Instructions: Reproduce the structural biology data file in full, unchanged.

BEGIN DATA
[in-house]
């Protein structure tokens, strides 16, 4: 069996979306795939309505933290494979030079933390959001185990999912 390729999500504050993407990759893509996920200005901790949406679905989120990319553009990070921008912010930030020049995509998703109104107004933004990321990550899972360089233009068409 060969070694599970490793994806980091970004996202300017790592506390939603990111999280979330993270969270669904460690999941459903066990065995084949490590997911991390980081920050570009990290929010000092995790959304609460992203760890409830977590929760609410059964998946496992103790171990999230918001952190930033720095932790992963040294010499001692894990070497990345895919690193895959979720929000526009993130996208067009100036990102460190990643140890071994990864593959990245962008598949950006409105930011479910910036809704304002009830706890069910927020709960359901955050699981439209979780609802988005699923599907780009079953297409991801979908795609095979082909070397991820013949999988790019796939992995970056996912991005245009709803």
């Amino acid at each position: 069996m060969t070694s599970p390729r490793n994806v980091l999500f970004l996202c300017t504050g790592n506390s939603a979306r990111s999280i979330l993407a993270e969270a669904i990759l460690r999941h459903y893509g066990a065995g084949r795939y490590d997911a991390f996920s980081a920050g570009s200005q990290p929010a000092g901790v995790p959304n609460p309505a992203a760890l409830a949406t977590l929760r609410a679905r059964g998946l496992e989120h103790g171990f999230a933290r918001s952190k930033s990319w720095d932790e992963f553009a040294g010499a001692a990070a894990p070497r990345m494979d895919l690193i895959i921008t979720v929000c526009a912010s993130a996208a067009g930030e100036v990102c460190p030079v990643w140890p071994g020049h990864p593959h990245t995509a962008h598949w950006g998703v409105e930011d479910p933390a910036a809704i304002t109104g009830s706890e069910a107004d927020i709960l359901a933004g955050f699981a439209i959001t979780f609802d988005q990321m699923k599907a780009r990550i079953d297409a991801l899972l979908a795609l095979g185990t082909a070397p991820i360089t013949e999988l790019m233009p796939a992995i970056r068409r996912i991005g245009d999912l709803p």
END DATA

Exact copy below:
[in-house]
């Protein structure tokens, strides 16, 4: 069996979306795939309505933290494979030079933390959001185990999912 390729999500504050993407990759893509996920200005901790949406679905989120990319553009990070921008912010930030020049995509998703109104107004933004990321990550899972360089233009068409 060969070694599970490793994806980091970004996202300017790592506390939603990111999280979330993270969270669904460690999941459903066990065995084949490590997911991390980081920050570009990290929010000092995790959304609460992203760890409830977590929760609410059964998946496992103790171990999230918001952190930033720095932790992963040294010499001692894990070497990345895919690193895959979720929000526009993130996208067009100036990102460190990643140890071994990864593959990245962008598949950006409105930011479910910036809704304002009830706890069910927020709960359901955050699981439209979780609802988005699923599907780009079953297409991801979908795609095979082909070397991820013949999988790019796939992995970056996912991005245009709803």
């Amino acid at each position: 069996m060969t070694s599970p390729r490793n994806v980091l999500f970004l996202c300017t504050g790592n506390s939603a979306r990111s999280i979330l993407a993270e969270a669904i990759l460690r999941h459903y893509g066990a065995g084949r795939y490590d997911a991390f996920s980081a920050g570009s200005q990290p929010a000092g901790v995790p959304n609460p309505a992203a760890l409830a949406t977590l929760r609410a679905r059964g998946l496992e989120h103790g171990f999230a933290r918001s952190k930033s990319w720095d932790e992963f553009a040294g010499a001692a990070a894990p070497r990345m494979d895919l690193i895959i921008t979720v929000c526009a912010s993130a996208a067009g930030e100036v990102c460190p030079v990643w140890p071994g020049h990864p593959h990245t995509a962008h598949w950006g998703v409105e930011d479910p933390a910036a809704i304002t109104g009830s706890e069910a107004d927020i709960l359901a933004g955050f699981a439209i959001t979780f609802d988005q990321m699923k599907a780009r990550i079953d297409a991801l899972l979908a795609l095979g185990t082909a070397p991820i360089t013949e999988l790019m233009p796939a992995i970056r068409r996912i991005g245009d999912l709803p």